So, cheap American gasoline is good for us and it’s good for them. Surely, there must be some horrible catch.

Welp . . . Lower gas prices means less motivation for using renewable energy. The boom in hybrids, electrics, and the rest has been largely the result of the high gas prices of the last few years.  So perhaps we’ll see less of the Prius around town. (I was going to say “Priuses” but it didn’t look right. It turns out Toyota has officially declared the plural of Prius to be “Prii,” I’m guessing pronounced pree-eye, but you be the judge.)

But large reforms towards green energy have already been made and the public seems to have adopted the mindset of a moderate San Franciscan. The Obama Administration has already passed regulations requiring all new vehicles to average 54.5 miles per gallon by 2025. And the drive toward low-emissions standards won’t be dulled simply because there’s cheap gas out there. According to the EPA, this also means less oil will be used overall, so we’ll be conserving what remains of our black, buried treasure while we switch to cleaner energy. This sounds debatable, but who’s going to question the EPA? You? That’s what I thought.

Gas is expected to get even cheaper in the next few years, and I just wanted to give a hurrah for a largely unnoticed move toward energy independence, something that was met with thunderous applause at every campaign rally over the past twelve years. It’s also nice to know that some Saudi prince will no longer rejoice every time I fill up my tank.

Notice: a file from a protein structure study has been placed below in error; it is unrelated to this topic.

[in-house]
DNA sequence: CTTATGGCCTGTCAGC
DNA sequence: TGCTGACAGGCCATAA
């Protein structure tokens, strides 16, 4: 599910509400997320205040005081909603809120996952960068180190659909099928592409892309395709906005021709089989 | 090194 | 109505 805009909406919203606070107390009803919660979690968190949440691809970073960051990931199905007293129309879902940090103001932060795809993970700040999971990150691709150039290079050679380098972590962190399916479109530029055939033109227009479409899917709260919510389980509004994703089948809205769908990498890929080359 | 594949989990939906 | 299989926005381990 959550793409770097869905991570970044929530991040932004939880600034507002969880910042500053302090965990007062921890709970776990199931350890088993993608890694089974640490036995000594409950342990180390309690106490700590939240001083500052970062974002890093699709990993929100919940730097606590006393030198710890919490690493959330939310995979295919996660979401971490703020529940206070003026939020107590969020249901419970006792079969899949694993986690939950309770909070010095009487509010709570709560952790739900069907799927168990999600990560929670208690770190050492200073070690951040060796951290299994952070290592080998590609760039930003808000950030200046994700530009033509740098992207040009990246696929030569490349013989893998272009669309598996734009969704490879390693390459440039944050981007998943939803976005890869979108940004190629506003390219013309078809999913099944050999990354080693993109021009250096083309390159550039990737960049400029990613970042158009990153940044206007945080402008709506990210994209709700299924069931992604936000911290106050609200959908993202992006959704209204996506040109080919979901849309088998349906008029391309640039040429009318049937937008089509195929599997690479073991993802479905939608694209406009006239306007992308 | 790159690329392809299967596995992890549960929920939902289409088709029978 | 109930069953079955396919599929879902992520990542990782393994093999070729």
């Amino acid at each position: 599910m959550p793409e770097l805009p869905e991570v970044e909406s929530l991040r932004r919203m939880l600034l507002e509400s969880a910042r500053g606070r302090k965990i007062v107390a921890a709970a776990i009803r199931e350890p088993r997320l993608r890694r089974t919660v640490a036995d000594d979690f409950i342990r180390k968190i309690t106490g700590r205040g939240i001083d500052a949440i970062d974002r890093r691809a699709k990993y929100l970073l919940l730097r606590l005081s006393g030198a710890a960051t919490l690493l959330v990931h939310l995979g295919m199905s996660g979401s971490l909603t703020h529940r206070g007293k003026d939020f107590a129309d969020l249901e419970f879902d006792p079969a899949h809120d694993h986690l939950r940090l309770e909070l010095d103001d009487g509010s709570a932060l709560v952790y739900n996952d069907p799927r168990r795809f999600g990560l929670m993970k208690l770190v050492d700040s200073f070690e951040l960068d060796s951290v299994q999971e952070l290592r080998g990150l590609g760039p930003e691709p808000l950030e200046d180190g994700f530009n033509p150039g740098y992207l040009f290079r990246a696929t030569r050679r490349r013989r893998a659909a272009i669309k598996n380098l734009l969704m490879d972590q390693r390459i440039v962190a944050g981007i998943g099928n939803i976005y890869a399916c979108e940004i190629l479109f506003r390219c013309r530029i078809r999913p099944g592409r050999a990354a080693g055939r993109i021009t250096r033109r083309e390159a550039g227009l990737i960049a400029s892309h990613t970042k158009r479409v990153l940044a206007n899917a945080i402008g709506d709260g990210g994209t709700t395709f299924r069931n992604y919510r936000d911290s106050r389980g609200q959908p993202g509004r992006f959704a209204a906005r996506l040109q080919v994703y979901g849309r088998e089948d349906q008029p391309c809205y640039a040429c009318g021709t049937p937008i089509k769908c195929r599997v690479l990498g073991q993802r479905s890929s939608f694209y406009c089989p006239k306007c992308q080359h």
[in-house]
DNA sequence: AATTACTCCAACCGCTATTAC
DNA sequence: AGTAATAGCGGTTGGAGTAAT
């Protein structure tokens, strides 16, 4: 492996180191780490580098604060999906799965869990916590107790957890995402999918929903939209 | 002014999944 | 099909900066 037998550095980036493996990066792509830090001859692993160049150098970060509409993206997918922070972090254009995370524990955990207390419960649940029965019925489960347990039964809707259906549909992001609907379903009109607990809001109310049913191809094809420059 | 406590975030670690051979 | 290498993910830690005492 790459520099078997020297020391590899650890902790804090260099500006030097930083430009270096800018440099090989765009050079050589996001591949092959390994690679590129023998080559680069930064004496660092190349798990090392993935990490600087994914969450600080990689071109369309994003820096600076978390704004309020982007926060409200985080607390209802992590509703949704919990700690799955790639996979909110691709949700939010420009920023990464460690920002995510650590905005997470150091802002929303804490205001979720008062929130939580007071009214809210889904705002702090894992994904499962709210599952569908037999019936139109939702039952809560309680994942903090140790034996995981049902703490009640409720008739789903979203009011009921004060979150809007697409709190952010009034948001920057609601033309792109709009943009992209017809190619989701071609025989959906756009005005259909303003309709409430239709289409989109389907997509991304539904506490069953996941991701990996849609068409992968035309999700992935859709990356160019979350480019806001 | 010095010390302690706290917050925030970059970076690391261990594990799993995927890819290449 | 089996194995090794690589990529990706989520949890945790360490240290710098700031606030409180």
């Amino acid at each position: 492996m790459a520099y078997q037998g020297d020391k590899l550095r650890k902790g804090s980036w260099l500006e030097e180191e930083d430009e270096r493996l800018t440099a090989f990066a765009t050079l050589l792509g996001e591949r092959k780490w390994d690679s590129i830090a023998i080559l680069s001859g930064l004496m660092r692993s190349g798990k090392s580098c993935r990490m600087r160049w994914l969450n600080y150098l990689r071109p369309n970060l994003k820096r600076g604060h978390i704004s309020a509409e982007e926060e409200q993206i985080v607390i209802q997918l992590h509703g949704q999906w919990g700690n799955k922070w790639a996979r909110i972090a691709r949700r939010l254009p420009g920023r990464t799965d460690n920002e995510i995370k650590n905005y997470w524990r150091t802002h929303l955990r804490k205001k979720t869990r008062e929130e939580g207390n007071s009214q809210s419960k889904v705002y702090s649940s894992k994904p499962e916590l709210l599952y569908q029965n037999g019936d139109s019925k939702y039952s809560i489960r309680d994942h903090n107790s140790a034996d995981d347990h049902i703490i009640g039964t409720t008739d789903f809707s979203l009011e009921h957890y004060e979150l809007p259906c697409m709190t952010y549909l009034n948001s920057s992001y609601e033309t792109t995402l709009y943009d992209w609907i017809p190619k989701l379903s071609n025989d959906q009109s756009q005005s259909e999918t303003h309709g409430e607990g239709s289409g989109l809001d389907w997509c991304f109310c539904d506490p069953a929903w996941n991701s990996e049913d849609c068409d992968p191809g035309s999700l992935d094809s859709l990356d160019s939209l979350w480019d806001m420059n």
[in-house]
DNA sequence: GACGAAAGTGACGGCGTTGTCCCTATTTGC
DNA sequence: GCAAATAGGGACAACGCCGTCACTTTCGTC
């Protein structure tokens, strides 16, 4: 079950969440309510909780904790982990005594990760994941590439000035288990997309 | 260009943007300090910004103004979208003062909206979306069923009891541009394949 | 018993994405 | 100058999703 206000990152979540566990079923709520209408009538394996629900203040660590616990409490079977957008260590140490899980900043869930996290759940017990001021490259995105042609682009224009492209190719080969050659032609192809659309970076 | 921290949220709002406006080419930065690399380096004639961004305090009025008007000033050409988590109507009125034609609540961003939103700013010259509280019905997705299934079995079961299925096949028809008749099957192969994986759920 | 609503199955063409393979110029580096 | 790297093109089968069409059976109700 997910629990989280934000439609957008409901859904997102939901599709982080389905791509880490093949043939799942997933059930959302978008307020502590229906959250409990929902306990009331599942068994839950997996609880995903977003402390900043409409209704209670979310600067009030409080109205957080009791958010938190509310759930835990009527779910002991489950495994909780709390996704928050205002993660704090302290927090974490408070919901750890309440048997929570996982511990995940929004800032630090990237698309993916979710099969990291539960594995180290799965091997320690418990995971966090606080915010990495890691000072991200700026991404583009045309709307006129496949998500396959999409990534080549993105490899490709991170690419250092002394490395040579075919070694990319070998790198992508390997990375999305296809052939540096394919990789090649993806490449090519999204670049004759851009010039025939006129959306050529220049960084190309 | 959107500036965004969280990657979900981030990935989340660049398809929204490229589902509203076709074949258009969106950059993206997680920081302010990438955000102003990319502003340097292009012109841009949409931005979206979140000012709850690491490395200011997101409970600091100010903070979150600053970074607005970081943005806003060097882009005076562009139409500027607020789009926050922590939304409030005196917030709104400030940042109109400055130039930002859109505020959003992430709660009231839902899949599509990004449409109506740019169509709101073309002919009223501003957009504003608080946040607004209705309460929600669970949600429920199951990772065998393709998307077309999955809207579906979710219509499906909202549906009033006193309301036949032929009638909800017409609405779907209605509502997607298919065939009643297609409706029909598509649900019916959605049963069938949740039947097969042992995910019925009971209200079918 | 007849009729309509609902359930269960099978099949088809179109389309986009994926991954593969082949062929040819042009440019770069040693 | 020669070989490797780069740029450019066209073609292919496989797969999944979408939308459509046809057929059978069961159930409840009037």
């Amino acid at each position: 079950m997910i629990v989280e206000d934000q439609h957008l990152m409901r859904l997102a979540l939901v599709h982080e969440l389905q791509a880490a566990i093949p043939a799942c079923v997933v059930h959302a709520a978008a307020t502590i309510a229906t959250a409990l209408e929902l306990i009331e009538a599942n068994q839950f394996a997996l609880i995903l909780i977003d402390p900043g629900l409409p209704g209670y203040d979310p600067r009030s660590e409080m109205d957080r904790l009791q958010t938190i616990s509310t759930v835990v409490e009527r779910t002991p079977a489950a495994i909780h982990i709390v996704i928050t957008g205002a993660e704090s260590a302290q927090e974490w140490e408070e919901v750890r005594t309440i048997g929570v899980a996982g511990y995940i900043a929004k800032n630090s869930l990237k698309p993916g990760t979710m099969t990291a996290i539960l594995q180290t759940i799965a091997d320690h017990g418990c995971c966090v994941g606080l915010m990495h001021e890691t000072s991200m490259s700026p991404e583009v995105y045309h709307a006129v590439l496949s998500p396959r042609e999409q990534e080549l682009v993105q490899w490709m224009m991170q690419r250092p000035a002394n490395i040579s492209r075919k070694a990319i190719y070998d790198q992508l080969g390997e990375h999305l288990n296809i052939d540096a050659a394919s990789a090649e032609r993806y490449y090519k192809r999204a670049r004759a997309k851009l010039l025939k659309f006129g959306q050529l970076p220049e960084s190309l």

Student Athletes’ Love For Bras

-Sara Bianchetti

University of Oregon student athletes are not only inspirations on the field, but they are also inspirations off the field and in the community. O Heroes, a student athlete organization servicing thousands of people through volunteer work in the Eugene/Springfield community, launched a new philanthropic event called Support Sport. O Heroes’ goal for this initiative was to promote global female participation in athletics. Through this event, O Heroes reached out into the Eugene and Springfield community to donate sports bras, which were sent directly to West Ambrym, an island located in the Pacific.

The Support Sport drive ended on Monday, November 26. Donations were taken in the form of sports bras (either brand new or lightly worn) and also as gift cards from local department stores were used to purchase new sport bras. 240 bras were collected by the end of the drive.

Brooke Strawn, a freshman forward on the Oregon’s women’s soccer team, created this drive along with her older sister, Kirsten Strawn, who is an Oregon alumni and current Peace Corp member. Inspired by her sister’s Peace Corp experiences in West Ambrym, Brooke wanted to help the women in the Pacific Islands and decided to mobilize this idea into a drive along with her fellow O Heroes.